Editorial: Poly Should Mandate Discussions About Current Events

The Editorial Board

Students spend hours each day sitting in class taking the basic required courses: math, history, English, science, and language. Yet, current events—the most important and pressing issues happening each day—are not formally incorporated into our education. From global humanitarian crises and conflicts to U.S. elections, landmark Supreme Court rulings to racial injustice, these critical events should be prioritized just as heavily as the rest of our education. Most students learn about current events through social media, but there are few consistent and established spaces to have meaningful conversations. Some students may be completely unaware of crucial global or even local affairs. Having spaces dedicated to the education and discussion of current events will give us all the opportunity to meaningfully converse with each other, gain greater perspective, and ultimately become more informed global citizens.


Classrooms are one of the best and most important places to facilitate and engage in conversations about news and current events. For the most part, school is a place full of familiar faces and relatable belief systems, where students are used to expressing opinions and ideas with others comfortably. So why not use this already familiar space to have more challenging discussions? Discussions in school about current events allow students to engage in conversations that they may not be having at home, as well as create a space where students are all aware of the same topics and feel comfortable talking about them. 


We propose that all teachers should occasionally be required to use the first ten to fifteen minutes of their first period class to open the floor for discourse surrounding news and current events. Each time there is an event deemed relevant by students and faculty, teachers will receive a comprehensive set of details pertaining to the event, and how to go about discussing it. Whether it be through various news articles or an outline of talking points, teachers will have something to work off of when leading these discussions. The responsibility of distributing this information can be given to either Director of Upper School Sarah Bates or Director of Student Life Jared Winston, both of whom already contribute to the school’s response to current events through chapels, forums, and emails, or another faculty member who feels passionate about a certain topic or issue. Once given this information, teachers can summarize the event before asking students if they have any thoughts or comments to share with the class. In the same email with information on the incident, faculty members may also add conversation questions to invoke dialogue between students and teachers.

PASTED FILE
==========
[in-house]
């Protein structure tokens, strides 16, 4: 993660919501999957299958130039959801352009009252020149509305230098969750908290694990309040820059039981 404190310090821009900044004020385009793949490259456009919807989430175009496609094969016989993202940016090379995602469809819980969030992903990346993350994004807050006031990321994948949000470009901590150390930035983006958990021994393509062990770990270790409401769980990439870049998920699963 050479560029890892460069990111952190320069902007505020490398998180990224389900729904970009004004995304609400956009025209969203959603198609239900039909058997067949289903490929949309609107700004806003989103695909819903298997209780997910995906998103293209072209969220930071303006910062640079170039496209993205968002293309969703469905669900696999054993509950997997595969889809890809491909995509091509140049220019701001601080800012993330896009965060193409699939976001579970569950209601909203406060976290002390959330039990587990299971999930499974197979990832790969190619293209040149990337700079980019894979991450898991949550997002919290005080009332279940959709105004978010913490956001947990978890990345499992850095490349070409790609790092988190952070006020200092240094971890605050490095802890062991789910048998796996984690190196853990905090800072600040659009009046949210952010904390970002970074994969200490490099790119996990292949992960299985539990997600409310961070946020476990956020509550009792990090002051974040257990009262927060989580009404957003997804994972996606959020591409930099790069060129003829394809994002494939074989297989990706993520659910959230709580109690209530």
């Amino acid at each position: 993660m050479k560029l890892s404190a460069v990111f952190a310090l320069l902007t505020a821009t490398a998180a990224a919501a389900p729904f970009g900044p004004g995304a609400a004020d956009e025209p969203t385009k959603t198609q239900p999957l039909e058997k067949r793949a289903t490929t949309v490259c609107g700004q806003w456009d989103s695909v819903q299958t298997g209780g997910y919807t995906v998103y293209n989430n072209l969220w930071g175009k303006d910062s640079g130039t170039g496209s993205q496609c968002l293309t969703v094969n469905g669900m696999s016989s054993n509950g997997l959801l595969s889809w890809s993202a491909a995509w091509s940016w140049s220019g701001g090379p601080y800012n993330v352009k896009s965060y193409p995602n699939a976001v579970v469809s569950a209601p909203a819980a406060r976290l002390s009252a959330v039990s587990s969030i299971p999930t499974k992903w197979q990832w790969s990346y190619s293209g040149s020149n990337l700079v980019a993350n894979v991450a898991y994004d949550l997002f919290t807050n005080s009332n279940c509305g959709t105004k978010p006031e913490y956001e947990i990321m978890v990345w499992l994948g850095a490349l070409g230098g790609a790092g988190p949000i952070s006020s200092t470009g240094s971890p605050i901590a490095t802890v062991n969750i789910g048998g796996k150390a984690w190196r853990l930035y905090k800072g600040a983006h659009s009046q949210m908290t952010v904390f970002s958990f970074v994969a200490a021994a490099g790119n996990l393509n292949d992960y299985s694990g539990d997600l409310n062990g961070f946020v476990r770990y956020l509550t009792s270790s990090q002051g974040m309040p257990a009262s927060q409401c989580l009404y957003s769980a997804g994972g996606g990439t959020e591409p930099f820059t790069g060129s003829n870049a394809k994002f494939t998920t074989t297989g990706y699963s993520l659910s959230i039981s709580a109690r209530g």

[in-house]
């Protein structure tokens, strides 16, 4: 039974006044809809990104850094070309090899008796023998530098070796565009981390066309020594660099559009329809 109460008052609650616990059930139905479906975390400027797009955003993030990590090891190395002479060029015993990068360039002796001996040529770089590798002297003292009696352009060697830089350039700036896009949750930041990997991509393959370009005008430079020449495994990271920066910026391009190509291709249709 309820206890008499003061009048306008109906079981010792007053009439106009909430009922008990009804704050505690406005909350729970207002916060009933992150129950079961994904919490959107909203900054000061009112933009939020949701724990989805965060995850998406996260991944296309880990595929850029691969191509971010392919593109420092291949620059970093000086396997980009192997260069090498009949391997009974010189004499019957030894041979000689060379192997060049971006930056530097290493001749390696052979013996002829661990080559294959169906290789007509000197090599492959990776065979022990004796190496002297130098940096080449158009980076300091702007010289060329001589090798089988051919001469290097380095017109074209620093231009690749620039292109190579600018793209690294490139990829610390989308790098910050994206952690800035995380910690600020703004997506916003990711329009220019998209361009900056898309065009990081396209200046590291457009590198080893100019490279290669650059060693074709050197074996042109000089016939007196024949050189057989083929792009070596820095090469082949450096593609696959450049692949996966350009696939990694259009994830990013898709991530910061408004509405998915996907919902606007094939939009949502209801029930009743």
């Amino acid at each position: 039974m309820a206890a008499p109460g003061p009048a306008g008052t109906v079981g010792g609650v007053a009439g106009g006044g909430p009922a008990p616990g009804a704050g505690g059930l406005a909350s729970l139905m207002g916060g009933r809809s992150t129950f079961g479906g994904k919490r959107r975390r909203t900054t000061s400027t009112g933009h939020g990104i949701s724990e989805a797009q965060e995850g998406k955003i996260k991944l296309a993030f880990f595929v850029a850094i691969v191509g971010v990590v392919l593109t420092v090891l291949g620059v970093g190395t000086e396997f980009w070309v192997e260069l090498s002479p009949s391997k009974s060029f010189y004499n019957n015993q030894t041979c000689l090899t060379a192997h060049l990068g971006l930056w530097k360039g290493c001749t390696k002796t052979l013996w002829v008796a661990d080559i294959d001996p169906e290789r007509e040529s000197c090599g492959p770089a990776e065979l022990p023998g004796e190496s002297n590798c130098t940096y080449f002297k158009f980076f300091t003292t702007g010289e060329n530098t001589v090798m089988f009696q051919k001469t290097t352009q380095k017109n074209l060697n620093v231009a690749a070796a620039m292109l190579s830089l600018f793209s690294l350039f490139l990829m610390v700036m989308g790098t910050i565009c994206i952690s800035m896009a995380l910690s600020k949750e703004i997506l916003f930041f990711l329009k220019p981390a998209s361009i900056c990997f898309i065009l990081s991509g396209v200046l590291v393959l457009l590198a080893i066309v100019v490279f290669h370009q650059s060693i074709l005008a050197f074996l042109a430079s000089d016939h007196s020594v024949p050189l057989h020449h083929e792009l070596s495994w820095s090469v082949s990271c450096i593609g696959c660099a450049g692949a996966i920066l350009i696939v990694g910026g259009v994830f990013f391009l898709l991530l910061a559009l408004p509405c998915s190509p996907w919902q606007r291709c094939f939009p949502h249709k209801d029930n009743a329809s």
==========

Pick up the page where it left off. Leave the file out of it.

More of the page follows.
Chapels, forums, or school-wide emails are not as effective at discussing current events because student interaction is limited, and participating in larger settings can be daunting for many. Chapels don’t normally offer time for discussion, and are not frequent enough for pressing, relevant current events to be talked about in real time. Sporadic forums are not mandated, so only students who seek out these discussions are getting involved and informed. Lastly, school-wide emails do not offer discussion spaces for students to interact and understand on a comprehensive level. 


After all, current events are world-altering, and even if the event is not relevant to the class where it is being discussed, certain students or teachers in that classroom may be affected by it. While the Polygon is an outlet for students to write about important or interesting news and opinions, it is only published about once a month. Because of the intensity of the events that would be discussed, the Polygon is not sufficient to create  valuable discussions about these events at the right time. Even if there isn’t a very active discussion in these first ten minutes of class, having a mandatory time to discuss these events will help students and faculty acknowledge, and recognize the importance of these events.


With the addition of these mandated discussions, it is crucial to be mindful of how we decide what is “worthy” of discussion. For example, all students should be made aware of what the media is focusing on currently — like the tragic earthquake in Turkey and Syria, the shooting at Michigan State, or the death of Tyre Nichols – the list could go on forever. Students are already learning about these events from social media, the news, and from their friends and family, so class discussion will further the conversations already happening outside of school. Additionally, students and faculty should be able to send in suggestions to Winston or Bates, via email, Google form, or simply word of mouth, of current events that they would like to discuss in the classroom. 


Poly strives to craft a generation of leaders and critical thinkers, and current event discussions will aid in reaching that goal. The opportunity to converse about such topics rather than just scrolling past social media posts will deepen students’ understanding of the importance of the event. Spending a little bit of time engaging in conversations about significant events will keep Poly students truly informed and educated. It will also get Poly students more used to talking about topics that may be uncomfortable, which is a crucial skill for teenagers to develop. With the addition of meaningful current event discussions, students will  develop a more worldly understanding of current issues as well as hone their discussion skills.